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Race car engine

Street to Strip Fueling Basics

Preparing a car for the track can feel overwhelming. There are a million items to think about before getting to the track. One thing that shouldn’t be overlooked is what kind of fuel to use. We will cover some key fuel properties and find the right fuel for you. First let’s look at some fuel basics.

Octane is the property that will be displayed whenever you are buying gas. Octane is simply the measure of detonation resistance. Detonation is a result of heating and compressing fuel and air until they auto ignite even before the spark plug is turned on. A higher octane fuel can handle more heat and pressure before combusting. Naturally aspirated engines have a constant compression ratio which leaves temperature as the main variable to consider. Hot weather or high engine temperatures from repeated passes at the drag strip may increase the octane requirement. Using a higher octane than normally required is like having extra insurance against engine damage. Now that you know why there are different grades of fuel, let’s look at the most common options.

Regular pump gas (typically an E10, which means it contains up to 10% ethanol) is great for commuting but won’t offer added protection at the track. After a few passes regular grade might not be enough to prevent detonation so it's a smart choice to use premium at the track even if your car is tuned on regular. Regular gas is designed to be used up quickly and shouldn’t be left in a vehicle that is being stored for more than a couple months.

Recreation gas is a common name for premium without ethanol. Usually 2-3 octane numbers lower than the E10 counterpart. Rec gas is a great choice for a wide variety of applications that struggle with ethanol. Ethanol blended fuels can have compatibility issues with small engines or older fuels systems designed before ethanol was commonly used. Another scenario where ethanol blends fail is when the fuel is stored in an open vent system. Ethanol is able to absorb humidity from air and draw water right into the gas tank. Boats, lawn equipment and other rarely used equipment fall victim to water in fuel issues and can be fixed by using 100% gasoline. It is important to know that using rec gas in something setup on E10 can make the engine run slightly rich because of air/fuel ratio differences.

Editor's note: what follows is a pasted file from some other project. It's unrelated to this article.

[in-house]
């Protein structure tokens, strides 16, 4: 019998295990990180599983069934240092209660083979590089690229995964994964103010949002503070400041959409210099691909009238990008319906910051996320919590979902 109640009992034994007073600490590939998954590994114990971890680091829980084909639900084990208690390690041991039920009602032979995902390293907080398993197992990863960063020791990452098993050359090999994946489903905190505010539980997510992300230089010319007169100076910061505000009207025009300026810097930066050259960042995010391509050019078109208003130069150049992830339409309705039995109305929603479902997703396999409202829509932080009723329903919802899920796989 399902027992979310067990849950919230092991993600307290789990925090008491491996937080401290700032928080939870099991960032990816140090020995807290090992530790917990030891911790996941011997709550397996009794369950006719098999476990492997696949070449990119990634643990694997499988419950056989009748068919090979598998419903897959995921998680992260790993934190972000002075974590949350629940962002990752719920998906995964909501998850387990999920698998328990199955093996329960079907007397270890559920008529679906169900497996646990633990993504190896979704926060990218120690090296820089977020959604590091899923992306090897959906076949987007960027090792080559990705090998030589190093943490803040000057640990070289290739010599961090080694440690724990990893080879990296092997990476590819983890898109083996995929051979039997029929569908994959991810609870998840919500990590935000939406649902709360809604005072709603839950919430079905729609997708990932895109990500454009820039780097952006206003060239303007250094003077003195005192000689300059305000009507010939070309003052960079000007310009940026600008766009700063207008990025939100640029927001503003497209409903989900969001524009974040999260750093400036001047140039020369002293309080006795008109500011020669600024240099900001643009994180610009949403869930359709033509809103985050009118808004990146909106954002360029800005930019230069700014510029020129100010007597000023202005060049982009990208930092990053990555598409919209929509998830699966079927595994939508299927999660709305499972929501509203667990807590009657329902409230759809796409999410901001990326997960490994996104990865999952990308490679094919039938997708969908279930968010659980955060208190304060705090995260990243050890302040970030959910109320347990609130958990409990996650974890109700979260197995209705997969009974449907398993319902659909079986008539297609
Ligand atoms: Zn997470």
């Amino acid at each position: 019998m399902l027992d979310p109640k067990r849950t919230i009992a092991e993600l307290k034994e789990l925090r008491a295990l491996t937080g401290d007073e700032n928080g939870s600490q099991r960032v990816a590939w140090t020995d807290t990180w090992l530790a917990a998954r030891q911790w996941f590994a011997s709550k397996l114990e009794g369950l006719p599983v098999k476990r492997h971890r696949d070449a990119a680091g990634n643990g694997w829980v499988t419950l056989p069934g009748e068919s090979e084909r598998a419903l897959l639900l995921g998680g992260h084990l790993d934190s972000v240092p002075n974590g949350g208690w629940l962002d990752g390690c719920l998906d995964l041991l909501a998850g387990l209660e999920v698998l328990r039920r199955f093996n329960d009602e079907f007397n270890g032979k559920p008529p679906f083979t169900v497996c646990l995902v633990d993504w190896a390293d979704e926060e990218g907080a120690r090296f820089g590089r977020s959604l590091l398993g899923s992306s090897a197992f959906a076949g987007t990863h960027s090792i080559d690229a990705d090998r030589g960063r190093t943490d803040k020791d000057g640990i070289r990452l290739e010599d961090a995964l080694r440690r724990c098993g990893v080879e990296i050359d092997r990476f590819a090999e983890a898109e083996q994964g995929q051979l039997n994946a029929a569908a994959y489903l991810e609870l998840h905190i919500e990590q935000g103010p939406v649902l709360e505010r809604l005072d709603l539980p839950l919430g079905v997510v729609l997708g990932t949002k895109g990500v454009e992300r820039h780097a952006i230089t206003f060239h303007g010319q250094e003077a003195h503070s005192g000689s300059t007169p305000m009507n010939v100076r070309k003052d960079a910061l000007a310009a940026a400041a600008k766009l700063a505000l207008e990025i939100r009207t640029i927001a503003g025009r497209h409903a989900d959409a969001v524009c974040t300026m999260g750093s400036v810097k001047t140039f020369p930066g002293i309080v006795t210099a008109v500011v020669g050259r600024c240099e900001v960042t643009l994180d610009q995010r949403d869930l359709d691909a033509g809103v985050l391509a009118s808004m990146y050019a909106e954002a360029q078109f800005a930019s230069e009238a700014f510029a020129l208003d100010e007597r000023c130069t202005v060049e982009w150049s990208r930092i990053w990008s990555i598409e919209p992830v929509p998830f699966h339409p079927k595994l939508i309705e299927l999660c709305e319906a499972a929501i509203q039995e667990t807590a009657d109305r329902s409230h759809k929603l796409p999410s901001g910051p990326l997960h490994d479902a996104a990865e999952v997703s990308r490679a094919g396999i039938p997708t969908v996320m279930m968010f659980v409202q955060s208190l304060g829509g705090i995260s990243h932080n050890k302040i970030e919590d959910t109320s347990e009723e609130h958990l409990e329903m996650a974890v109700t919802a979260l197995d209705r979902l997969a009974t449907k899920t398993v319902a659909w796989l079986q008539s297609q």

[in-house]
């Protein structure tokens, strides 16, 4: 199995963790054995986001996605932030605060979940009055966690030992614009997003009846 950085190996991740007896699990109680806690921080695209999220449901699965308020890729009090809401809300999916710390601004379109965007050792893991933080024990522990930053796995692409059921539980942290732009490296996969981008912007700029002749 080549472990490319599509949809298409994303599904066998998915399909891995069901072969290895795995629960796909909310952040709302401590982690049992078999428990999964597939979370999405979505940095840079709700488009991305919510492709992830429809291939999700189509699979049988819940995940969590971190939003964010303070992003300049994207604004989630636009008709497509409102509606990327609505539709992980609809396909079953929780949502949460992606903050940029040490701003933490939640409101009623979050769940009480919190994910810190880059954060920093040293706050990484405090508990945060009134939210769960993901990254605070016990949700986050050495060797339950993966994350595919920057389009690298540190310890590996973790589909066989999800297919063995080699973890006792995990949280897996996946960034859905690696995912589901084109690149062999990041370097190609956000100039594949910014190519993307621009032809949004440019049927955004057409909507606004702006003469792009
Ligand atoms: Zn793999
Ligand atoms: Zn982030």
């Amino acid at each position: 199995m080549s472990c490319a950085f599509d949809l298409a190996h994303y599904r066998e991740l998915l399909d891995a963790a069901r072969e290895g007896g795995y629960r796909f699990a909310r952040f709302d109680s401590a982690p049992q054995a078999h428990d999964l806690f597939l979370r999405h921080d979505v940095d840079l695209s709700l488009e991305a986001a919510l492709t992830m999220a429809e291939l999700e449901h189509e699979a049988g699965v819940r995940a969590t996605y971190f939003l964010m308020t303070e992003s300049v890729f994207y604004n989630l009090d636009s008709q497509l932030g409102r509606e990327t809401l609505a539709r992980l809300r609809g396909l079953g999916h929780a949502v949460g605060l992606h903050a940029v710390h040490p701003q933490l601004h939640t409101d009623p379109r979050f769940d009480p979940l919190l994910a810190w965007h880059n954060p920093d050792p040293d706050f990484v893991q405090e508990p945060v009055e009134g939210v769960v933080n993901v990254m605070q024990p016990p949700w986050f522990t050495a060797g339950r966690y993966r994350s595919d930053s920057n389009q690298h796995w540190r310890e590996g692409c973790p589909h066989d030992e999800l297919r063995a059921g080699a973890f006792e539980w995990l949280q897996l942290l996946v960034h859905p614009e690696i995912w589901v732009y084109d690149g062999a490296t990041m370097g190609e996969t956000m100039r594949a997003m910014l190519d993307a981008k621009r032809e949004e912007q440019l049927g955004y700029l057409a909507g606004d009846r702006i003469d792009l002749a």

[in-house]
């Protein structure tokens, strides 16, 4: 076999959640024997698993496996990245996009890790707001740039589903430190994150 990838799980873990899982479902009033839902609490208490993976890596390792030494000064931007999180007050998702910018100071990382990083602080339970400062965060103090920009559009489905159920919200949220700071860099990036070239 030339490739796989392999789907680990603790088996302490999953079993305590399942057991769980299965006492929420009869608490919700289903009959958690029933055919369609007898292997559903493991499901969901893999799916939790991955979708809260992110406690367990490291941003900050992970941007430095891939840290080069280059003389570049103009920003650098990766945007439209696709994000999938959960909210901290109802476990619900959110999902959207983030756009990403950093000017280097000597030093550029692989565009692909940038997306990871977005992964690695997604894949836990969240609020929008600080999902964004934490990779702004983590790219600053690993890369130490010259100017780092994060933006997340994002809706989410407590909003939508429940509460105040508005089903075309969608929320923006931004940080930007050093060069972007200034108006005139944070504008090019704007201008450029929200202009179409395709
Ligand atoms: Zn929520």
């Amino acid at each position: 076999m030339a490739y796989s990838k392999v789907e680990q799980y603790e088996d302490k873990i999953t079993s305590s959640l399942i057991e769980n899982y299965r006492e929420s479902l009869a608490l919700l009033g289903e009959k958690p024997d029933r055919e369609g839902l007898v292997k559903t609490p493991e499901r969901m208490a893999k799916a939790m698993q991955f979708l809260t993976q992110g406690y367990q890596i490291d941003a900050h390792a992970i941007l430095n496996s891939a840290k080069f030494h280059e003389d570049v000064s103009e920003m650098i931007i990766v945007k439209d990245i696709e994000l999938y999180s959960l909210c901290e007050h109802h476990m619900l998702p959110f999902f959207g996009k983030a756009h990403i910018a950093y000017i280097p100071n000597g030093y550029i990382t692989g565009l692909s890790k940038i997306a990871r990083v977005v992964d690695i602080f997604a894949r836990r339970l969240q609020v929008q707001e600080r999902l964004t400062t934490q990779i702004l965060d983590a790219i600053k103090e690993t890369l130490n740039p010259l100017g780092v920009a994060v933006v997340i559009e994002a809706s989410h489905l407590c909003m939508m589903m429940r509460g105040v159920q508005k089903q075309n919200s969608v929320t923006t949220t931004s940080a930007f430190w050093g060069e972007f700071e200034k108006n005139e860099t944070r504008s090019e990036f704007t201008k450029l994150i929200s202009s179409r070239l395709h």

Sunoco’s street legal blend is 100 octane E10 fuel called 260 GT. This fuel is formulated to have a similar air/fuel ratio to E10 pump gas so the transition from pump gas to race fuel couldn’t be easier. No jetting or fuel flow modifications are needed. Extreme detonation resistance allows this fuel to be used with advanced ignition timing, increased boost, high compression pistons and other common modifications. Ethanol is sometimes avoided because of issues described above but it actually offers improved engine efficiency and greater power output. This is because ethanol carries oxygen as part of its molecular structure. Extra oxygen in the engine requires slightly more fuel and is the tradeoff for slightly better performance.

For racers looking to persuade their car to go faster at the track, Sunoco 260 GT Plus is a good bet. At 104 octane this fuel offers the protection that is needed by many race oriented street/strip vehicles. 260 GT Plus contains 13% ethanol and is unleaded, allowing it to be used in racing vehicles that require unleaded fuel. The higher ethanol content is easily accounted for by most oxygen sensor equipped fuel management systems. The performance benefit from this extra ethanol is in the realm of 1%. Pouring in 260 GT Plus has helped many customers set stock vehicle records at drag strips and airport races.

Sunoco Standard is the most common choice as an entry level race fuel. Like all our race fuels, Standard is extremely stable and consistent. 100% gasoline, this leaded fuel offers 110 octane and can be used in carbureted applications from dirt bike to drag car. In conventional V8 engines with iron heads the maximum compression ratio is about 13:1 for road course and circle track racing. Commonly called Sunoco 110 or Sunoco Purple (it's dyed purple), this fuel can be found at hundreds of locations across the country.